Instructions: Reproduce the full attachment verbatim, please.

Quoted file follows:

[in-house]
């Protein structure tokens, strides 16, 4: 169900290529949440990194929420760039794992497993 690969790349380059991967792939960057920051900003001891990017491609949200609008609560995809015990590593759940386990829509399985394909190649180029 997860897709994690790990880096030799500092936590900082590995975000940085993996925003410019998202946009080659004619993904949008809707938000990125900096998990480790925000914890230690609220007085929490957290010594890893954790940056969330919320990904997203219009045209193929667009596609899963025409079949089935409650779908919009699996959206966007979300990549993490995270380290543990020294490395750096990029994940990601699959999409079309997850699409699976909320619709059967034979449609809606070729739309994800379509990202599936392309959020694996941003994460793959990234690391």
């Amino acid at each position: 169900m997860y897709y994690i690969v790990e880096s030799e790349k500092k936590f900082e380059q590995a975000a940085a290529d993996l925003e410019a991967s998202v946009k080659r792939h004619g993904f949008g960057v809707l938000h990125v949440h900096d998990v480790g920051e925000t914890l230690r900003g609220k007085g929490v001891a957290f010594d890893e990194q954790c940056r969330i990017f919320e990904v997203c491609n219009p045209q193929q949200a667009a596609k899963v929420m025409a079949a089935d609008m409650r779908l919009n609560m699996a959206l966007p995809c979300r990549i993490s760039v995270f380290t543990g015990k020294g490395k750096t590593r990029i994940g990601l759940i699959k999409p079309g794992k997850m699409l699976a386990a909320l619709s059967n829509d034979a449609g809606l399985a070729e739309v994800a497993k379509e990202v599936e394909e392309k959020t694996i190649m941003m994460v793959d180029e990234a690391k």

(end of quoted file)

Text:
[in-house]
């Protein structure tokens, strides 16, 4: 169900290529949440990194929420760039794992497993 690969790349380059991967792939960057920051900003001891990017491609949200609008609560995809015990590593759940386990829509399985394909190649180029 997860897709994690790990880096030799500092936590900082590995975000940085993996925003410019998202946009080659004619993904949008809707938000990125900096998990480790925000914890230690609220007085929490957290010594890893954790940056969330919320990904997203219009045209193929667009596609899963025409079949089935409650779908919009699996959206966007979300990549993490995270380290543990020294490395750096990029994940990601699959999409079309997850699409699976909320619709059967034979449609809606070729739309994800379509990202599936392309959020694996941003994460793959990234690391």
């Amino acid at each position: 169900m997860y897709y994690i690969v790990e880096s030799e790349k500092k936590f900082e380059q590995a975000a940085a290529d993996l925003e410019a991967s998202v946009k080659r792939h004619g993904f949008g960057v809707l938000h990125v949440h900096d998990v480790g920051e925000t914890l230690r900003g609220k007085g929490v001891a957290f010594d890893e990194q954790c940056r969330i990017f919320e990904v997203c491609n219009p045209q193929q949200a667009a596609k899963v929420m025409a079949a089935d609008m409650r779908l919009n609560m699996a959206l966007p995809c979300r990549i993490s760039v995270f380290t543990g015990k020294g490395k750096t590593r990029i994940g990601l759940i699959k999409p079309g794992k997850m699409l699976a386990a909320l619709s059967n829509d034979a449609g809606l399985a070729e739309v994800a497993k379509e990202v599936e394909e392309k959020t694996i190649m941003m994460v793959d180029e990234a690391k």